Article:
`stats::lm()`

uses ordinary least squares to fit models with numeric outcomes.

## Details

For this engine, there is a single mode: regression

### Translation from parsnip to the original package

```
linear_reg() %>%
set_engine("lm") %>%
translate()
```

```
## Linear Regression Model Specification (regression)
##
## Computational engine: lm
##
## Model fit template:
## stats::lm(formula = missing_arg(), data = missing_arg(), weights = missing_arg())
```

### Preprocessing requirements

Factor/categorical predictors need to be converted to numeric values
(e.g., dummy or indicator variables) for this engine. When using the
formula method via `fit()`

, parsnip will
convert factor columns to indicators.

### Case weights

This model can utilize case weights during model fitting. To use them,
see the documentation in case_weights and the examples
on `tidymodels.org`

.

The `fit()`

and `fit_xy()`

arguments have arguments called
`case_weights`

that expect vectors of case weights.

*However*, the documentation in `stats::lm()`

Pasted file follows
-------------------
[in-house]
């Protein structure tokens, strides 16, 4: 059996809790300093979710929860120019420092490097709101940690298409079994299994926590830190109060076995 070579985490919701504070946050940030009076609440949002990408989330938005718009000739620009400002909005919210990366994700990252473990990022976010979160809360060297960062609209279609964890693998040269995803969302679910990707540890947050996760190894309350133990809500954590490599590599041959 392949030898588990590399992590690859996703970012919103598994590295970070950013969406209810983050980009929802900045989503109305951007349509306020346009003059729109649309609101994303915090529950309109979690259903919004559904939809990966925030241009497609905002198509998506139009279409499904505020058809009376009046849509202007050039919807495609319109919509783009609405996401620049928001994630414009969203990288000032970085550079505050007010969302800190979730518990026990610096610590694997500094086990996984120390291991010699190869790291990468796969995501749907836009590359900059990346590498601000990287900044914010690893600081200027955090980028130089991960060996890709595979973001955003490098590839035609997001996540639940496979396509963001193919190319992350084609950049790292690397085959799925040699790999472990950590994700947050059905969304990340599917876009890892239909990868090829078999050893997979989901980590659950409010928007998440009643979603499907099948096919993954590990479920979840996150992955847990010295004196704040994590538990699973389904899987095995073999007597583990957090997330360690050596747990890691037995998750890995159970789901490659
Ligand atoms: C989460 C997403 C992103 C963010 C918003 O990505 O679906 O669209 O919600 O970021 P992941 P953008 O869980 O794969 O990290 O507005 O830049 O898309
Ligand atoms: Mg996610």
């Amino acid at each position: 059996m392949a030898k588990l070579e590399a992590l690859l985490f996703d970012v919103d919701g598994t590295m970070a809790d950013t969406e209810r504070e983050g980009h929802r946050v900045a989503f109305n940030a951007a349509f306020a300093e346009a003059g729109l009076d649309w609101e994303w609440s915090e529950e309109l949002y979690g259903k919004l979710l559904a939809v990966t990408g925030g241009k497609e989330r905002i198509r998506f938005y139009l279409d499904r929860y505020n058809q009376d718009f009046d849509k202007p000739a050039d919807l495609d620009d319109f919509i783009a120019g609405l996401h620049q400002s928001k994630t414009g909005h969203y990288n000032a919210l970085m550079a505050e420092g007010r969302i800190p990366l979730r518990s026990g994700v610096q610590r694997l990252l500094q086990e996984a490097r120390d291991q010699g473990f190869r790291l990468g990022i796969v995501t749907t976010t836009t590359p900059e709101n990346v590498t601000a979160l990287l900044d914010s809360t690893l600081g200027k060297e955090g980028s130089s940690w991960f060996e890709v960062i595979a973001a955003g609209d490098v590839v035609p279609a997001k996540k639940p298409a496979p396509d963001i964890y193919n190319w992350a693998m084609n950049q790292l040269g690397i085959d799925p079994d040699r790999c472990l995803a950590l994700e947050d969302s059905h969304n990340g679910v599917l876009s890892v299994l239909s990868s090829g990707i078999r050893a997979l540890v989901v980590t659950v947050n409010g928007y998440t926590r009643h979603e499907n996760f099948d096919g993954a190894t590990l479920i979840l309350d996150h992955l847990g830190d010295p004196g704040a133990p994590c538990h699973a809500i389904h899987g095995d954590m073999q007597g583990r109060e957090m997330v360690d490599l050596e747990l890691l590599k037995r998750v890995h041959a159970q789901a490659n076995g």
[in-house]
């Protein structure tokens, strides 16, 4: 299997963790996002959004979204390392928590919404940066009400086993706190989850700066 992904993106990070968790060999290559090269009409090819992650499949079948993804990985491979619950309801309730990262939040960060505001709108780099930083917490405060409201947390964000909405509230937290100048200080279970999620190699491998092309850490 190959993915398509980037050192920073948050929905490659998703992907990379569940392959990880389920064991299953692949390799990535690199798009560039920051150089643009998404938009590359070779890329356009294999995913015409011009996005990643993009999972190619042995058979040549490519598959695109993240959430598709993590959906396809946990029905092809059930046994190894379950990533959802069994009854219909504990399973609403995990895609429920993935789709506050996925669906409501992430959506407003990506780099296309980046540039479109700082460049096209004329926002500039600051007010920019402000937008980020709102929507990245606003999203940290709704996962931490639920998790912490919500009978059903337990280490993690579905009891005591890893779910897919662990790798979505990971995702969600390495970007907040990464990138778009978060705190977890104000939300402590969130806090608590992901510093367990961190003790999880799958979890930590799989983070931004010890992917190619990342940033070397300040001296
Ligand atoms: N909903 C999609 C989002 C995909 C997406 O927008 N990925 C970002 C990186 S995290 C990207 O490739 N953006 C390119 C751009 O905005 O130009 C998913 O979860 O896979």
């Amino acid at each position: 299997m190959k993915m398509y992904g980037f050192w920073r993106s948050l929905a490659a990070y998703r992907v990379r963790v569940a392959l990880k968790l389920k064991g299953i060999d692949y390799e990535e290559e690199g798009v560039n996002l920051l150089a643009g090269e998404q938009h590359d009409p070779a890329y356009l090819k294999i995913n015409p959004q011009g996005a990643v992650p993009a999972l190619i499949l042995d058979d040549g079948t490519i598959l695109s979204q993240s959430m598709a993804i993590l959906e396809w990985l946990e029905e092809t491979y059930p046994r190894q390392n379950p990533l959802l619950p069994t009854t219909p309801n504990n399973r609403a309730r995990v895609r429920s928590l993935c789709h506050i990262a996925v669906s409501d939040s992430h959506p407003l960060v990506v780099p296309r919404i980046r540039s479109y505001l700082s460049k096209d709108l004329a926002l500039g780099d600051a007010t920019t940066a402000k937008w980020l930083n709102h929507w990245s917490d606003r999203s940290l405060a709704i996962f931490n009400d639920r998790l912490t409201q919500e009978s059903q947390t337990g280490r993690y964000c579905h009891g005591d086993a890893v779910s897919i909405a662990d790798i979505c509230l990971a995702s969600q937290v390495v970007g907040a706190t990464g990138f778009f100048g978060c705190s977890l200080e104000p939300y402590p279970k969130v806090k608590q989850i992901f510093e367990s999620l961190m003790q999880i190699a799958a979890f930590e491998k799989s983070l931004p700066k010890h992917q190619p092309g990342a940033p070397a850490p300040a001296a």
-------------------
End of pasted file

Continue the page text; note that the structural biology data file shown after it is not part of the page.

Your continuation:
assumes
that is specific type of case weights are being used: “Non-NULL weights
can be used to indicate that different observations have different
variances (with the values in weights being inversely proportional to
the variances); or equivalently, when the elements of weights are
positive integers `w_i`

, that each response `y_i`

is the mean of `w_i`

unit-weight observations (including the case that there are w_i
observations equal to `y_i`

and the data have been summarized). However,
in the latter case, notice that within-group variation is not used.
Therefore, the sigma estimate and residual degrees of freedom may be
suboptimal; in the case of replication weights, **even wrong**. Hence,
standard errors and analysis of variance tables should be treated with
care” (emphasis added)

Depending on your application, the degrees of freedown for the model (and other statistics) might be incorrect.

### Saving fitted model objects

This model object contains data that are not required to make predictions. When saving the model for the purpose of prediction, the size of the saved object might be substantially reduced by using functions from the butcher package.

### Examples

The “Fitting and Predicting with parsnip” article contains
examples
for `linear_reg()`

with the `"lm"`

engine.